The third and final step in setting up your experiment involves setting up your experiment code. The experiment code is what allows Google to run the experiment and gather results. You cannot activate your experiment without adding the code. Firstly, you need to make sure that Google Analytics tracking is properly installed in the original and variation pages. If you are already using Google Analytics and inserted it in a way that it shows on all pages, then you don’t have to worry about this step. Add the experiment code to the opening of your website’s <head>…</head> tag. If you are not familiar with editing HTML you can choose to email the code to your webmaster to have that person do the installation.

google analytics experiment code

Note: The experiment code needs to be added only to the original page and not both the original and variation pages. However, you need to make sure both your original and variation pages have the Google Analytics installed.

  1. Step 4: Review and Validate Your Setup

The final step in setting up your experiment is to ensure that the tracking codes are properly installed. In my example below, I didn’t install the tracking codes so you can see an error with no tracking code found. If you installed the tracking code this should read experiment code found for the original page and Google Analytics tracking code found for the variation page. And that’s it, you can turn on your experiment and have it start or you can save it for later if you are not ready to start running your experiment.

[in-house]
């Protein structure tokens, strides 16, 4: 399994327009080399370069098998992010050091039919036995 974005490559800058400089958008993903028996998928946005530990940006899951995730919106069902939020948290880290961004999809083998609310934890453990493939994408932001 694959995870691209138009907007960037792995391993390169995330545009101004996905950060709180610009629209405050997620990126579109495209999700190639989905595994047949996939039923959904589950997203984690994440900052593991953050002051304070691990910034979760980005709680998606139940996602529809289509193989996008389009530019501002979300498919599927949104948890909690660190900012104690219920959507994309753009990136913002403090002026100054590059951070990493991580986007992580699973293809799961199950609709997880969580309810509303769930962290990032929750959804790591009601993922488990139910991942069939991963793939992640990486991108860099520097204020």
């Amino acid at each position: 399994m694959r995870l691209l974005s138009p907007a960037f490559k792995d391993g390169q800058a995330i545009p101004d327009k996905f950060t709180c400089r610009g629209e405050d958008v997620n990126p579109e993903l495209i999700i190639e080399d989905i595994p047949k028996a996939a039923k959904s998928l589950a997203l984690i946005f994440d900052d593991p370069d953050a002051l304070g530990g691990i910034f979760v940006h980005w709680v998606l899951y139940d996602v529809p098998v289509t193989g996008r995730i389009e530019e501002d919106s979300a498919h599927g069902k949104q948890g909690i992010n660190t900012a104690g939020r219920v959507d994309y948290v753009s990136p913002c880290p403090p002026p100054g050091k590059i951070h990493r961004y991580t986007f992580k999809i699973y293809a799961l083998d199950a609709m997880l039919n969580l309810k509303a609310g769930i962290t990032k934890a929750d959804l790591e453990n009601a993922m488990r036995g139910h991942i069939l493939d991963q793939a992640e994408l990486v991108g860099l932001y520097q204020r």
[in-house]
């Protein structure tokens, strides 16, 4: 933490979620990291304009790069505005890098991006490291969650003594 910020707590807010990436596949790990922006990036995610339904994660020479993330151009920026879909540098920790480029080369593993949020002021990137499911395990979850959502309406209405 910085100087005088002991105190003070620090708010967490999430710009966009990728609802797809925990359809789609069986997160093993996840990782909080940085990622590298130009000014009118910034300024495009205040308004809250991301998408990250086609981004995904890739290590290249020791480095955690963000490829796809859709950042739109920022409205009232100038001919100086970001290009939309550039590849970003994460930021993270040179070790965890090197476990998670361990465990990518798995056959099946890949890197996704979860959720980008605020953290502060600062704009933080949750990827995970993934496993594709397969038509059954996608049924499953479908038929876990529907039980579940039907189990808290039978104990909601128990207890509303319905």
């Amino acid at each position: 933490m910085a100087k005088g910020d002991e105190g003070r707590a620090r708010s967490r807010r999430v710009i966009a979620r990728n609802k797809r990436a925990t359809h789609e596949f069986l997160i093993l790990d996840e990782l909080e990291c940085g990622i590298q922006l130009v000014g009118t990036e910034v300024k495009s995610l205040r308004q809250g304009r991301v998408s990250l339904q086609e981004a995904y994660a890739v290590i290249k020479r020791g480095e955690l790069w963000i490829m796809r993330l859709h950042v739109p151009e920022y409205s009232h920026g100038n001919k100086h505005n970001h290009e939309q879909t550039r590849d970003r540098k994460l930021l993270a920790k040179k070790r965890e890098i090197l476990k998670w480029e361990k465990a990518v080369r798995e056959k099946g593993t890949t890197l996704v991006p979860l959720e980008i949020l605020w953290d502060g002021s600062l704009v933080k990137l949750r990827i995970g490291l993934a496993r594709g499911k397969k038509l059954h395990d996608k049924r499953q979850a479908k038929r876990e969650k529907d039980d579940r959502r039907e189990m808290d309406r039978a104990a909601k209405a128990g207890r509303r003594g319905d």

review experiment code google analytics

The key to running successful A/B tests is to not test too many elements at a time. You should test at least one or two different changes to ensure that you know why you are getting certain results. For instance, for a two-week experiment, you can decide to test your messages. The, once you find the message that converts, you can run another experiment to test the layout, different images etc. Happy testing!

Written by Hellen Oti

Hey there, I'm Hellen Oti, a Human Brand Strategist and the Founder of Brisque. I enjoy helping businesses stand out by showcasing their unfair advantage with relatable marketing strategies. At Brisque, we are on a mission to make every company human regardless of how 'boring' or technical your industry or product might be. We help you increase growth with relatable, easy-to-understand marketing strategies that help you connect better and transform your company into a brand that humans love. When I’m not at work, I enjoy hiking, reading, traveling, fictional and non-fictional writing. I am also an experimental chef whose experiments sometimes go terribly wrong. My motto for these experiments: “eat if you dare!”